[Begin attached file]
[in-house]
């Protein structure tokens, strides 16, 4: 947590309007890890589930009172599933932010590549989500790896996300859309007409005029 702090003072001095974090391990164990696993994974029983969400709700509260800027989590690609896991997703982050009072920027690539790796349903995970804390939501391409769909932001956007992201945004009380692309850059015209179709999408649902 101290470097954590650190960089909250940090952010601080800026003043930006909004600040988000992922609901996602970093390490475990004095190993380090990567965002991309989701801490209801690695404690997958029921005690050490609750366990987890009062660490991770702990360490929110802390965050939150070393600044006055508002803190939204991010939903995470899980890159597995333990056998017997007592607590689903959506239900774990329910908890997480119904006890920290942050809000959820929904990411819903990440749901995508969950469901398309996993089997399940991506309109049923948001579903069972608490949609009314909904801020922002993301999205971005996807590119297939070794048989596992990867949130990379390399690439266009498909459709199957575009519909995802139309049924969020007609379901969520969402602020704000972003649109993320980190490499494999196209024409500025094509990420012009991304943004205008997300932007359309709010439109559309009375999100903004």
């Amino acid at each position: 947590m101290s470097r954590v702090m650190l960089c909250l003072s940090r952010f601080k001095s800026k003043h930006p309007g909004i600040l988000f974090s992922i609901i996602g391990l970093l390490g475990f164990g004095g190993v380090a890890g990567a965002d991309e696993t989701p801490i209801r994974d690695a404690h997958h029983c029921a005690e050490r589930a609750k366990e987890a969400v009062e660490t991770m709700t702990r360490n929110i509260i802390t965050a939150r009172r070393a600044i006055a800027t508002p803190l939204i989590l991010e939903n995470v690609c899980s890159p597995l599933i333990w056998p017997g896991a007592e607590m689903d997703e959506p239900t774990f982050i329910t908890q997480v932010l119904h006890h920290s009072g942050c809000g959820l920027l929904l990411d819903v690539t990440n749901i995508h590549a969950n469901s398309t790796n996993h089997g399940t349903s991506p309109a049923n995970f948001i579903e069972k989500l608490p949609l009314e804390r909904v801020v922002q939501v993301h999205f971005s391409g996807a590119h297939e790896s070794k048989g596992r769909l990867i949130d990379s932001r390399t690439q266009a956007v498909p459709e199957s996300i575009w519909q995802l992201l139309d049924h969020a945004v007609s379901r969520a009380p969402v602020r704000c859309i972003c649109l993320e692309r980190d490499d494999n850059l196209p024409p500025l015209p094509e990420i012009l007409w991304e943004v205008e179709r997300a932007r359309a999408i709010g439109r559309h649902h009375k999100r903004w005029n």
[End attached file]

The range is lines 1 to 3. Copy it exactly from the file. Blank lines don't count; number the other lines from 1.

[in-house]
């Protein structure tokens, strides 16, 4: 947590309007890890589930009172599933932010590549989500790896996300859309007409005029 702090003072001095974090391990164990696993994974029983969400709700509260800027989590690609896991997703982050009072920027690539790796349903995970804390939501391409769909932001956007992201945004009380692309850059015209179709999408649902 101290470097954590650190960089909250940090952010601080800026003043930006909004600040988000992922609901996602970093390490475990004095190993380090990567965002991309989701801490209801690695404690997958029921005690050490609750366990987890009062660490991770702990360490929110802390965050939150070393600044006055508002803190939204991010939903995470899980890159597995333990056998017997007592607590689903959506239900774990329910908890997480119904006890920290942050809000959820929904990411819903990440749901995508969950469901398309996993089997399940991506309109049923948001579903069972608490949609009314909904801020922002993301999205971005996807590119297939070794048989596992990867949130990379390399690439266009498909459709199957575009519909995802139309049924969020007609379901969520969402602020704000972003649109993320980190490499494999196209024409500025094509990420012009991304943004205008997300932007359309709010439109559309009375999100903004």
């Amino acid at each position: 947590m101290s470097r954590v702090m650190l960089c909250l003072s940090r952010f601080k001095s800026k003043h930006p309007g909004i600040l988000f974090s992922i609901i996602g391990l970093l390490g475990f164990g004095g190993v380090a890890g990567a965002d991309e696993t989701p801490i209801r994974d690695a404690h997958h029983c029921a005690e050490r589930a609750k366990e987890a969400v009062e660490t991770m709700t702990r360490n929110i509260i802390t965050a939150r009172r070393a600044i006055a800027t508002p803190l939204i989590l991010e939903n995470v690609c899980s890159p597995l599933i333990w056998p017997g896991a007592e607590m689903d997703e959506p239900t774990f982050i329910t908890q997480v932010l119904h006890h920290s009072g942050c809000g959820l920027l929904l990411d819903v690539t990440n749901i995508h590549a969950n469901s398309t790796n996993h089997g399940t349903s991506p309109a049923n995970f948001i579903e069972k989500l608490p949609l009314e804390r909904v801020v922002q939501v993301h999205f971005s391409g996807a590119h297939e790896s070794k048989g596992r769909l990867i949130d990379s932001r390399t690439q266009a956007v498909p459709e199957s996300i575009w519909q995802l992201l139309d049924h969020a945004v007609s379901r969520a009380p969402v602020r704000c859309i972003c649109l993320e692309r980190d490499d494999n850059l196209p024409p500025l015209p094509e990420i012009l007409w991304e943004v205008e179709r997300a932007r359309a999408i709010g439109r559309h649902h009375k999100r903004w005029n």